Intrusive thoughts: what they are and how to manage them
It goes without saying that taking care of our mental health is more important now than ever. We are constantly being bombarded by frightening and distressing messages at the moment because of the coronavirus pandemic. Add to this the restrictions we are living under, where we cannot be with loved ones and the people who make us feel good when things are tough, and it’s clear why we are faced with a ‘mental health crisis’. But one thing I want to get across is that we all have ‘mental health’ – whether it is positive or negative is what matters.
It is absolutely normal to be struggling in our minds during such a difficult time. It would actually be quite strange to be happily ticking along without being a bit jaded at the moment. With less time spent doing the things we once could, it’s not uncommon for people to spend more time thinking, and this can sometimes lead to focusing on intrusive thoughts.
Intrusive thoughts are unwanted thoughts that can cause significant distress. The thought could involve violence, harm or something else that is socially unacceptable and disturbing. They often pop into our heads out of nowhere and can cause feelings of anxiety. It is a vicious circle as a person will feel distressed at the thought, and this distress is intensified by the anxiety that surrounds it – we are worried about worrying.
The greatest concern for someone experiencing intrusive thoughts is that they are scared having such thoughts means there is something wrong with them. They feel that they must be a terrible, horrible person for ever having such an awful thought enter their mind. They sit with these anxious feelings because they are too embarrassed to tell anyone about them. They feel these thoughts are so awful that they need to be kept secret, which intensifies the idea that there must be something wrong with them. They are also fearful that because they have had such a dreadful thought, it means they may want to do what is in their thoughts or that what they thought will actually happen.
Rest assured, this is absolutely NOT true. In fact, the opposite is true. As an example and something which is not uncommon, for someone who has recently become a parent, they may have unwanted intrusive thoughts about something terrible happening to their child. This does not in any way mean that the parent is a terrible person. What it does mean is that they are incredibly protective and loving of their child and would never want any harm to come to them. As another example, in light of the current pandemic, people may have intrusive thoughts about a loved one becoming ill or even dying. Again, this does not make them a terrible person. It just shows that they care enormously about their loved one and want them to be safe and well.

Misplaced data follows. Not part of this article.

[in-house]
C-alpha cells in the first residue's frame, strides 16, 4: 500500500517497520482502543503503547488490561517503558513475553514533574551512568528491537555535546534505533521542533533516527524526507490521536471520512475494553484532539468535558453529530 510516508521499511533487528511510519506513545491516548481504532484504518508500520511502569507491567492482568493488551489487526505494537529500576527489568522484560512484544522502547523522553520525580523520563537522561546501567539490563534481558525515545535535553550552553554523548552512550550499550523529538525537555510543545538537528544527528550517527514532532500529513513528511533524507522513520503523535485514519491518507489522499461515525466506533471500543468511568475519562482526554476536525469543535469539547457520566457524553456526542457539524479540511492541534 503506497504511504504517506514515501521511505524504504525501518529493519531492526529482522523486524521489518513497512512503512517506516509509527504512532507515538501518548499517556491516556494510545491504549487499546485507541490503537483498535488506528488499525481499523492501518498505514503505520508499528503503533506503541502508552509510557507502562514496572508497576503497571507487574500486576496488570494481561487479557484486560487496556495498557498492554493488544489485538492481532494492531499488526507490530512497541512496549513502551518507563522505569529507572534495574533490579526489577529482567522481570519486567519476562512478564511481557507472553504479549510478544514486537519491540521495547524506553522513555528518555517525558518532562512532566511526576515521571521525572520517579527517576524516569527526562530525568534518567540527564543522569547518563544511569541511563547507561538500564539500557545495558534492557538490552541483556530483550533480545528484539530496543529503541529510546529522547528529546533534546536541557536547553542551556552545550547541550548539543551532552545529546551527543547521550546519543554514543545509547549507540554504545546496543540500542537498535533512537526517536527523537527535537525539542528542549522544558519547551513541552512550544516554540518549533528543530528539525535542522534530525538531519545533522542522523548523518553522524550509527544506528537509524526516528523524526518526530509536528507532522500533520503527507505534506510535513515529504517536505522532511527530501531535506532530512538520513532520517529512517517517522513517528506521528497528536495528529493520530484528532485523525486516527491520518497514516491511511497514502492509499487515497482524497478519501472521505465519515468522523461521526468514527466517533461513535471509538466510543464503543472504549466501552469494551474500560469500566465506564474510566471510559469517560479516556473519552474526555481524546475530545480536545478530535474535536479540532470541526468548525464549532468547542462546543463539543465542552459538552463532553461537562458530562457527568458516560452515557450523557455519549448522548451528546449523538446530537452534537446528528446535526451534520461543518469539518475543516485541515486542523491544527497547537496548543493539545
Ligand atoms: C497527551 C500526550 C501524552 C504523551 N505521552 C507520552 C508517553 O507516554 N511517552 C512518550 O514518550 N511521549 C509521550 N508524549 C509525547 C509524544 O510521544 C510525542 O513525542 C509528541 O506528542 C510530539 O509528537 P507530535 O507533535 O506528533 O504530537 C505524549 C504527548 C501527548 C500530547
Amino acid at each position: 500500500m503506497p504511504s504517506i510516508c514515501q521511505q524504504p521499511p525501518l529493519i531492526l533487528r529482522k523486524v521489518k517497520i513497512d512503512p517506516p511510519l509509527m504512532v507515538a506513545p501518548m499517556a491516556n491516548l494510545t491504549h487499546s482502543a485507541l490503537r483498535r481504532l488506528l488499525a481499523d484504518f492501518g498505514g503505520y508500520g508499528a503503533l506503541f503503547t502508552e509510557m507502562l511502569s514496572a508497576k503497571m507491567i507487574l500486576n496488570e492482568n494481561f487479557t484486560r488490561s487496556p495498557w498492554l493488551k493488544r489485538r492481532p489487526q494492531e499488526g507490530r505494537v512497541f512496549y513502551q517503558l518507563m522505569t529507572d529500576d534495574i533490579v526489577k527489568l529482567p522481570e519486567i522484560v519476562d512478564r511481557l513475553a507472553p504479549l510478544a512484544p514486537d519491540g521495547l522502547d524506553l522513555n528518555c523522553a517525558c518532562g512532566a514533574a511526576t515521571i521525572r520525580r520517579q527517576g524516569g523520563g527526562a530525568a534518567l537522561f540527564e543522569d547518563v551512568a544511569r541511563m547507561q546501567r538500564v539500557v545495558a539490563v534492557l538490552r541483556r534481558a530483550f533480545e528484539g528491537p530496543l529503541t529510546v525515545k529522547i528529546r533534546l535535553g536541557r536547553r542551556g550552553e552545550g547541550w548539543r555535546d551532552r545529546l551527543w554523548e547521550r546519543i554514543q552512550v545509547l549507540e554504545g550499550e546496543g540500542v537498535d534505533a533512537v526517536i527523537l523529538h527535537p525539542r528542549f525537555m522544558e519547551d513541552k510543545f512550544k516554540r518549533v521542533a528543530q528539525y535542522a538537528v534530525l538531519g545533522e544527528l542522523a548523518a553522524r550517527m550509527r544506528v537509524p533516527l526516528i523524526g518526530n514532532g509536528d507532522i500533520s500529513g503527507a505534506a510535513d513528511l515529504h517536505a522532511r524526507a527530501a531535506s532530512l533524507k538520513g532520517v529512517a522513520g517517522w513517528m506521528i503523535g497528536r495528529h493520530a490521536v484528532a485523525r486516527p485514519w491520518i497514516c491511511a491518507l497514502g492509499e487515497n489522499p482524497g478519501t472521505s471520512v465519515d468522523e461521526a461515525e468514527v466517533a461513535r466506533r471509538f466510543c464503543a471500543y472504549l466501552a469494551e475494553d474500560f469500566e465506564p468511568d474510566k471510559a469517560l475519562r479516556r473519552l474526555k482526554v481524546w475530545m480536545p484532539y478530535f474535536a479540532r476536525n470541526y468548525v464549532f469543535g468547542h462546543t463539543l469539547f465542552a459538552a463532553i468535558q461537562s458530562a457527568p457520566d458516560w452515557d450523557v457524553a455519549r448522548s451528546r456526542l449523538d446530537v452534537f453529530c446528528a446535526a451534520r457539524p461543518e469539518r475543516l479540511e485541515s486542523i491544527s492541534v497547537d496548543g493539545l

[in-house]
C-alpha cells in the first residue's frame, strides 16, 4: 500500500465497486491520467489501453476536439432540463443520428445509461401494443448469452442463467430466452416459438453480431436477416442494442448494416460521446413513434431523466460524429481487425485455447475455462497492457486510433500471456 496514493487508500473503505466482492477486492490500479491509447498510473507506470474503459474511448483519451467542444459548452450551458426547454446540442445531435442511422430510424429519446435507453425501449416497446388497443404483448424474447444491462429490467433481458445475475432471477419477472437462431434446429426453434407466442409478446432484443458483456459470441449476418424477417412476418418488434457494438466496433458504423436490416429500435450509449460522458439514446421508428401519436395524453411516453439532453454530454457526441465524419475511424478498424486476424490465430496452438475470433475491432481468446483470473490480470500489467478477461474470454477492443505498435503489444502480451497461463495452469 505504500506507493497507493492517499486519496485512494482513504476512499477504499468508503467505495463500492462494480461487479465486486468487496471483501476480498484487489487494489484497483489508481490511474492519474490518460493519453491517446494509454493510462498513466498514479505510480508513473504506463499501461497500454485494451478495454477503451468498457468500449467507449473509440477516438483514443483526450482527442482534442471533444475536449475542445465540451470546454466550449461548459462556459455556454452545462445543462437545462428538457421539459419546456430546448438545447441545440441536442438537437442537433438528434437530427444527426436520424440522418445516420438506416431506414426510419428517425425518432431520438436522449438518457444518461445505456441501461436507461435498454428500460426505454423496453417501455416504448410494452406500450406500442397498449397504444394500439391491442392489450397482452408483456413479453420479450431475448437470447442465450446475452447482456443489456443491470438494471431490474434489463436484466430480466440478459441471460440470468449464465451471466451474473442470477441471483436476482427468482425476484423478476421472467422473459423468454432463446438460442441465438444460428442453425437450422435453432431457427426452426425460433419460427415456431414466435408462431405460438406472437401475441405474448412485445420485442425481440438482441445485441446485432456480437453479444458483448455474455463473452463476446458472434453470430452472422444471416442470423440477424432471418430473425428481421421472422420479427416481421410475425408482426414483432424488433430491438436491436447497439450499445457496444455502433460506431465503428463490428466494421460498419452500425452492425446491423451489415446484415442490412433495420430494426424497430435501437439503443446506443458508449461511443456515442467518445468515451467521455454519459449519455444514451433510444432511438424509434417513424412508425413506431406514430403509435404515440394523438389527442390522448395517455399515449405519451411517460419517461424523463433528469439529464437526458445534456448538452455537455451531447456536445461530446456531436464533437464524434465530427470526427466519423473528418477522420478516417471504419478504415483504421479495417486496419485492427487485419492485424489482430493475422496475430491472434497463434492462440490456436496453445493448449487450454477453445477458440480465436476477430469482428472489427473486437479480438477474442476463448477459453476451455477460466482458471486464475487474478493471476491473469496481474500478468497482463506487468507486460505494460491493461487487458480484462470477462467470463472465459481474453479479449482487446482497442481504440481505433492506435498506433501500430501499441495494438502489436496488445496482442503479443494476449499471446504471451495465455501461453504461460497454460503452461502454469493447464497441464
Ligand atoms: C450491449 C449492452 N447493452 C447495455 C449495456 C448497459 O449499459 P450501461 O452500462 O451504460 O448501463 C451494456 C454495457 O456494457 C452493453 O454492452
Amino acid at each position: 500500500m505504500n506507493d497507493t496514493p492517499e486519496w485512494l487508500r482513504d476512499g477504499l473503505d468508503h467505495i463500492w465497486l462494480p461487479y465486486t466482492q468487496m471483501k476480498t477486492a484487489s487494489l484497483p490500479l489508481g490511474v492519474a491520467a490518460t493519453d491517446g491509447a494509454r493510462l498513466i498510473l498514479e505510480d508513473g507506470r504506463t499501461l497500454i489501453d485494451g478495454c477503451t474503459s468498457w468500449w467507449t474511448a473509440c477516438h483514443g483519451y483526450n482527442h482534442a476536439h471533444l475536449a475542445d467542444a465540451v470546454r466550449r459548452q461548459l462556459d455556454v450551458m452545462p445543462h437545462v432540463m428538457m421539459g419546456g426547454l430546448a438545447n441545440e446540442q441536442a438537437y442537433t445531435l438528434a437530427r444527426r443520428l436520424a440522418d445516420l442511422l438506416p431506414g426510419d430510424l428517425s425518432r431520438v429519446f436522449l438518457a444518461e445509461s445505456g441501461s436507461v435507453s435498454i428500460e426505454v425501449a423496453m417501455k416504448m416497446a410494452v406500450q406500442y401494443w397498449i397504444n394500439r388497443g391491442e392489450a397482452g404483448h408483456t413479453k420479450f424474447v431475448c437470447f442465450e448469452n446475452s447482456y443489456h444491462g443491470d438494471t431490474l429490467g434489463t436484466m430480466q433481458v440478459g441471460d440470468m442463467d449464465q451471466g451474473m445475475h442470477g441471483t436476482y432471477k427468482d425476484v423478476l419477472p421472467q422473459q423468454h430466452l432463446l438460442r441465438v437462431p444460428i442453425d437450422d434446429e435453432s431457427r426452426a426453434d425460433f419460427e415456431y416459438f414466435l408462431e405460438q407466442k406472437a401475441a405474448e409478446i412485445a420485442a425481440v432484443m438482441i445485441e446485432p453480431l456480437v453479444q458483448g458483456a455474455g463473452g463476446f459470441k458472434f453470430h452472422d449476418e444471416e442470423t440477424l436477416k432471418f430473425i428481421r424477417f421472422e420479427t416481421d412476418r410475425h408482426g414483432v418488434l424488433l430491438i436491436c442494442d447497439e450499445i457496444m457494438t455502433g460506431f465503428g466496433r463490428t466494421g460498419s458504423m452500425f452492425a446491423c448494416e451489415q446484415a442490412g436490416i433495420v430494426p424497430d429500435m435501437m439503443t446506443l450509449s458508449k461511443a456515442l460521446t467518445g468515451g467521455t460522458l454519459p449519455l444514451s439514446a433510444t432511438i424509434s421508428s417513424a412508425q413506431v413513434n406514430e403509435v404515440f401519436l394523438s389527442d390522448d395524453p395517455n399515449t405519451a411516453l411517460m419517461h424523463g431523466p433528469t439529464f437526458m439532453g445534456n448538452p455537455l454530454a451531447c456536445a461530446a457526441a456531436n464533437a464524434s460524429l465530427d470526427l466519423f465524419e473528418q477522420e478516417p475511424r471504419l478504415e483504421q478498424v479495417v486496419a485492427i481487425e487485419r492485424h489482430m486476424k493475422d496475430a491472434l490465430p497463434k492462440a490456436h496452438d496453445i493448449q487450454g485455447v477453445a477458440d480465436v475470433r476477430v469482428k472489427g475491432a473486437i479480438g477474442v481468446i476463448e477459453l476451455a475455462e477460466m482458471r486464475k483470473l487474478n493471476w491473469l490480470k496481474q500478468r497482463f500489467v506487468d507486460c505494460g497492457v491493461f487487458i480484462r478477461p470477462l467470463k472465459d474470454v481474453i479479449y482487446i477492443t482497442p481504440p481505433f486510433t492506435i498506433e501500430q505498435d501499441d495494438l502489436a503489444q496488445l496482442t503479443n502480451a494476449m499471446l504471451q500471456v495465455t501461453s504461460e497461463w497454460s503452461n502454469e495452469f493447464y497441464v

It is natural to want to try to push intrusive thoughts away, since their content can be frightening, unacceptable, disturbing and does not adhere to who we are as a person. However, it is the amount of energy people put into trying to fight off intrusive thoughts that makes them more likely to pop back in their minds again. Also, not every thought needs to be examined. Examining an intrusive thought just spends more time and energy on it, making it more likely to reoccur. The more anxiety around such thoughts, the more power you give them and the more likely they are to stick around.
To better manage intrusive thoughts, you need to develop a better relationship with them. Rather than worrying about them and giving them attention by getting anxious about them, accept that it is just a strange thought, do not pay it attention and let it go. This can take some getting used to but practicing this approach will lessen your sensitivity to intrusive thoughts so that gradually, they don’t become an issue at all. It will stop you from reinforcing them by trying to unnecessarily analysing them. Leave them be, don’t force them away and don’t show them any interest. With time, they will fade away.
Remember, everyone has strange, scary and pretty bizarre thoughts from time to time. They do not make us a bad person – they make us human.